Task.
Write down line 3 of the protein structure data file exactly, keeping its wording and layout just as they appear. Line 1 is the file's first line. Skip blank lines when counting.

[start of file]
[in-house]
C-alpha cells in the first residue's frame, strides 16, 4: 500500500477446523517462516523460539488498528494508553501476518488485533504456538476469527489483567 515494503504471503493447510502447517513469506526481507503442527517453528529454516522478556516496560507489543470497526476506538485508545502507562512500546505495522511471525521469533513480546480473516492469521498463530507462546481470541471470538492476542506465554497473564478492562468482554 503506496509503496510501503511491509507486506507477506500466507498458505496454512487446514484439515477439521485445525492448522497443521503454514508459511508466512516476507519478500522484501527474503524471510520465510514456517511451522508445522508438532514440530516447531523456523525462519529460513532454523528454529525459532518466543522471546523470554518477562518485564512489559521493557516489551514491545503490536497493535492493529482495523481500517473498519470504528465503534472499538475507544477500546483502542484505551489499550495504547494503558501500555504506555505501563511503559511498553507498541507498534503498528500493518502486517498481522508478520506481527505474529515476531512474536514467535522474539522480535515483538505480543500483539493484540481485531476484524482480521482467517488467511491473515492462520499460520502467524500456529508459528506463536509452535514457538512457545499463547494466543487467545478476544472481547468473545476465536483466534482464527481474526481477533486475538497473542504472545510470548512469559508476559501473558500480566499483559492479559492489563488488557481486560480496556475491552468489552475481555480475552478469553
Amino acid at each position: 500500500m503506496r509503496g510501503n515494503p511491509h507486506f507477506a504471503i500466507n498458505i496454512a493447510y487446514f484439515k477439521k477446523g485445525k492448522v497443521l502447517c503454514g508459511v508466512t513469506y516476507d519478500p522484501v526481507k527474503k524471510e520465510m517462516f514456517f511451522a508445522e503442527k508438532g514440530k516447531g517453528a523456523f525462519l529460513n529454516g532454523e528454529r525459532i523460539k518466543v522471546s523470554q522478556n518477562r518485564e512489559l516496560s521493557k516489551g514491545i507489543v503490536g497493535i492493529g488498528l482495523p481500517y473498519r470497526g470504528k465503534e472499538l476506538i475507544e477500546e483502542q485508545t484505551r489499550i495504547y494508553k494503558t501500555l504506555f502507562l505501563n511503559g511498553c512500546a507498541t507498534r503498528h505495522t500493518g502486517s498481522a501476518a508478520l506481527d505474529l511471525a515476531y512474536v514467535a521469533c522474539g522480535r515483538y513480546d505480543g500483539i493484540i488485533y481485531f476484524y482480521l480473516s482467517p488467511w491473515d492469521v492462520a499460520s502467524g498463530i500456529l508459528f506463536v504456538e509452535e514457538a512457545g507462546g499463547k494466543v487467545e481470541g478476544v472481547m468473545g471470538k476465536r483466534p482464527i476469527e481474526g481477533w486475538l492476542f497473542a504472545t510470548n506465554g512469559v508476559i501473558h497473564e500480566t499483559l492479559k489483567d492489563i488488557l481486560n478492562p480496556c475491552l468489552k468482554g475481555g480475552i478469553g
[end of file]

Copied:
Amino acid at each position: 500500500m503506496r509503496g510501503n515494503p511491509h507486506f507477506a504471503i500466507n498458505i496454512a493447510y487446514f484439515k477439521k477446523g485445525k492448522v497443521l502447517c503454514g508459511v508466512t513469506y516476507d519478500p522484501v526481507k527474503k524471510e520465510m517462516f514456517f511451522a508445522e503442527k508438532g514440530k516447531g517453528a523456523f525462519l529460513n529454516g532454523e528454529r525459532i523460539k518466543v522471546s523470554q522478556n518477562r518485564e512489559l516496560s521493557k516489551g514491545i507489543v503490536g497493535i492493529g488498528l482495523p481500517y473498519r470497526g470504528k465503534e472499538l476506538i475507544e477500546e483502542q485508545t484505551r489499550i495504547y494508553k494503558t501500555l504506555f502507562l505501563n511503559g511498553c512500546a507498541t507498534r503498528h505495522t500493518g502486517s498481522a501476518a508478520l506481527d505474529l511471525a515476531y512474536v514467535a521469533c522474539g522480535r515483538y513480546d505480543g500483539i493484540i488485533y481485531f476484524y482480521l480473516s482467517p488467511w491473515d492469521v492462520a499460520s502467524g498463530i500456529l508459528f506463536v504456538e509452535e514457538a512457545g507462546g499463547k494466543v487467545e481470541g478476544v472481547m468473545g471470538k476465536r483466534p482464527i476469527e481474526g481477533w486475538l492476542f497473542a504472545t510470548n506465554g512469559v508476559i501473558h497473564e500480566t499483559l492479559k489483567d492489563i488488557l481486560n478492562p480496556c475491552l468489552k468482554g475481555g480475552i478469553g